During some time all weapons were banned on Okinawa and that led to the development of karate and a lot of farming weapons. I guess the main point was they were "concealable". It was expected that a farmer had those tools, so he could handle them all the time. Swords and knifes were simply not accessible. (I have read there was one knife per village in Okinawa, bound and watched at the center). Of course slings are easily accessible and concealable, but can you do daily training with it when it is illegal? It is hard to do that indoors.

For the situation in Germany I guess that slings just weren't effective in the woods that covered Germany. In fact, it is very dangerous. I already had stones flying back at me because I accidently hit a tree.
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Re: Chinese slingers??
Reply #9 - Jun 25th, 2007 at 7:11am
 
actually it's all much simpler.
The chinese had repeating crossbows in 200 bc.
Basically they were just too technologically advanced to bother with slings much in the last couple of thousand years :-)
And you really are underestimating the worthlessness of peasants. Also the peasant mindset was such that they accepted this. Rebellion was very rare in chinese history and always treated with amazing ruthlessness.

It's difficult for westerners to get their heads round the whole chinese social setup. Also bear in mind it ran almost unchanged for longer than any other soceity in world history.

But basically it's probably just that they outgrew slings long before the majority of our ancestors had even bothered to start digging holes to crap in.
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Re: Chinese slingers??
Reply #10 - Jun 25th, 2007 at 7:23am
 
[quote author=curious_aardvark link=1179830423/0#9 date=1182769866]The chinese had repeating crossbows in 200 bc.
Basically they were just too technologically advanced to bother with slings much in the last couple of thousand years :-)[/quote]
Is a repeating crossbow comparable to a sling? The crossbow would have to be placed on a pole in order to operate the lever and the single shots would be rather weak with a low range. As an ultra-light weapon that can be carried everywhere the sling is still superior. And the sling has a higher range.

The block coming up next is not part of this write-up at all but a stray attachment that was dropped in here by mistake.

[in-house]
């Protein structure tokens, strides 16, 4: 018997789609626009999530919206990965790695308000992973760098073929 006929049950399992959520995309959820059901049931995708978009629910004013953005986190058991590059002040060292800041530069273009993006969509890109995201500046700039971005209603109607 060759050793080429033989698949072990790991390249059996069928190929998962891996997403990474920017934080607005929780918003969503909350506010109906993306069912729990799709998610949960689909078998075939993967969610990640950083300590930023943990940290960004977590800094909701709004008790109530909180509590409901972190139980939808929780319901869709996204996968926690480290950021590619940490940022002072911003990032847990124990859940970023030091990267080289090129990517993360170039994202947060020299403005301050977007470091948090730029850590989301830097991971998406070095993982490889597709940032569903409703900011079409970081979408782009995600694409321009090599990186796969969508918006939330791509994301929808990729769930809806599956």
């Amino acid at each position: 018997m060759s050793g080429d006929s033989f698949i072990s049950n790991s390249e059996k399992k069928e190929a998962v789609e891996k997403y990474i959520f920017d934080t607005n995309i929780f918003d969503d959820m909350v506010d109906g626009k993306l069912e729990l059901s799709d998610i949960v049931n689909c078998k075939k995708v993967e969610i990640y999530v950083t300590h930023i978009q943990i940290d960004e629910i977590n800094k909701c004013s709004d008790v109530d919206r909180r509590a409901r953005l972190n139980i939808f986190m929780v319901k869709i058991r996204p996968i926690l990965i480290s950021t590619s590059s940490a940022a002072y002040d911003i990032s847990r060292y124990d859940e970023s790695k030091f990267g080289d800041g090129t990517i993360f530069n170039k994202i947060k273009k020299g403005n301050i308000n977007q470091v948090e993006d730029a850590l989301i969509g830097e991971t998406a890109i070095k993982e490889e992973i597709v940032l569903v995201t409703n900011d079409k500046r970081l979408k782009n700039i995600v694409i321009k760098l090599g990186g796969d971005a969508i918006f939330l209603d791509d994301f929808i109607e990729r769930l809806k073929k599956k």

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Re: Chinese slingers??
Reply #11 - Jul 10th, 2007 at 6:45pm
 
The repeating crossbow was handheld and was not very accurate but..and there is a big but here:they were poisontipped and were apparently very feared.

also thinking about their neighbouring tribes(most noteably the mongols,as it is them I know something about:-) would slings be effective considering their hit & run tactics?mongols massacred half of europe even the swedish and german knights who were reportedly econsidered elite forces of their time.
Didnīt seem to matter if they had slings or not though, since they defeated the chinese armies in short order Roll Eyes
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Re: Chinese slingers??
Reply #12 - Jul 17th, 2007 at 3:50am
 
Quote:
Try and put things into context, ancient chinese (actually not that ancient) society was totally stratified. peasants (essentially owned things) and not peasants. 
Somewhat like the japanese and europaen model killing peasants was not a crime as such - unless you were a peasant. 
Killing nongmin has always been a crime, unless you were the emperor.  And Chinese society wasn't that stratified - there were a few peasants who became emperors and founded dynasties (notably, Song and Ming dynasties were founded by peasants), and technically, the civil examinations were open to anyone remotely educated, so even peasants could enter and move up a notch.  Chinese society was divided into SPAM - scholars, peasants, artisans and merchants.  Scholars were the highest, peasants were considered second because of their inherent importance, artisans were next because they were skilled and at least they weren't the dreaded merchants, who tried to make money, a very un-Confucian idea.  But it could and did move around.
  The reasons slings would not be used is because, as Tint says, crossbows were developed early on (maybe even as early as 1000BCE), and Chinese farming is not about shepherding or big herds.  Growing crops and keeping pigs are the traditional Han things to do.  And since one major use of the sling and good reason to practise it during peacetime is to keep predators away from flocks and the herded animals in line, slings would have become a bit of a redundant weapon, and lack of practise would cause it to be neglected.
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Re: Chinese slingers??
Reply #13 - Jul 17th, 2007 at 3:43pm
 
plus they'd already eaten all the predators :-)

And it was me mentioned the crossbows ;-)
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Re: Chinese slingers??
Reply #14 - Jul 17th, 2007 at 5:35pm
 
Tint mentioned them in his post, fourth down.

  Actually, China used to have a lot of predators, and now they've mostly been (you're right) eaten or used as medicine.  Tigers, leopards, bears, wolves, Mongolians...